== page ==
Association between HIV and proven viral lower respiratory tract infection in paediatric intensive care unit patients at Inkosi Albert Luthuli Central Hospital, Durban, South Africa
Background. Acute viral respiratory infections are common within the paediatric population. Nucleic acid amplification tests can identify a wide range of respiratory viruses. Virally infected patients can now be diagnosed early and more accurately in the acute phase of illness.
Objectives. To examine the association between HIV status and mortality in children with viral lower respiratory tract infection (LRTI) and to delineate the profile of identified viruses.
Methods. We conducted a retrospective review of charts of children aged from birth to 10 years of age who were admitted to the paediatric intensive care unit at Inkosi Albert Luthuli Central Hospital with a viral LRTI between December 2010 and May 2015. Only patients who had a positive respiratory viral multiplex test were eligible for entry into the study. Patients were grouped according to their HIV status and mortality was assessed.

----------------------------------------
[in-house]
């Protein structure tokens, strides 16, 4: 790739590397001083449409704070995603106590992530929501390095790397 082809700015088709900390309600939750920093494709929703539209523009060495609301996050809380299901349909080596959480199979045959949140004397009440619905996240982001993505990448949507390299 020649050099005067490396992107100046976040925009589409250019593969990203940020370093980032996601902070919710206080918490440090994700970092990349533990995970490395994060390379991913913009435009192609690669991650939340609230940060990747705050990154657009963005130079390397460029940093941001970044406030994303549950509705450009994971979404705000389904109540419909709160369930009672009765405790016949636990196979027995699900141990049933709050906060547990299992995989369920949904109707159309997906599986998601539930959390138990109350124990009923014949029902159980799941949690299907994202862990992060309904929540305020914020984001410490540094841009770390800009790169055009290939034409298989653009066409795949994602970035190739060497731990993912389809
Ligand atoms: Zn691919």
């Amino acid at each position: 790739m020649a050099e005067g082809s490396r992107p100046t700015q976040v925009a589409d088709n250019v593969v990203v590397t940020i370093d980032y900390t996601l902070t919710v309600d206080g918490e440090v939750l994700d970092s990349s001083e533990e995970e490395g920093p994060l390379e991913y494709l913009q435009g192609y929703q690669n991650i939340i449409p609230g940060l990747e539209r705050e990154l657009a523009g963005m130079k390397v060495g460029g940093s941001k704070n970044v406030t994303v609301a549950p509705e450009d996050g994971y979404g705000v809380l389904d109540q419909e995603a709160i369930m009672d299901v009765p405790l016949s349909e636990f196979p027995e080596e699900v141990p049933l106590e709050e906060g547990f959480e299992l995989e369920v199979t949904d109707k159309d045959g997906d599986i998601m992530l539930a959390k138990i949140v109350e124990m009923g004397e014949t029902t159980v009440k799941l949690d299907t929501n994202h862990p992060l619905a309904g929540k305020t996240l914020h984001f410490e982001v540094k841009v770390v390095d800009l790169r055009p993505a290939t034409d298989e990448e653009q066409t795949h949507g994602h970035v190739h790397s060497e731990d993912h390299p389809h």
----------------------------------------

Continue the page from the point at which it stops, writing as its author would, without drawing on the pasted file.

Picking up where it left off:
Results. A total of 338 records were analysed in this study. Sixty-five patients tested HIV-positive (19.2%) and 80.8% were HIV-negative (n=273). There were 55 mortalities: 12 were among the 65 HIV-positive patients (18.5%) and 43 among the 273 HIV-negative patients (15.8%). The difference in mortality according to HIV status was not statistically significant (p=0.595). Respiratory syncytial virus was the most prevalent virus identified overall, with adenovirus being most prevalent in the HIV-positive group.
Conclusion. The results showed that patients with viral LRTIs who required respiratory support had a similar mortality regardless of HIV status.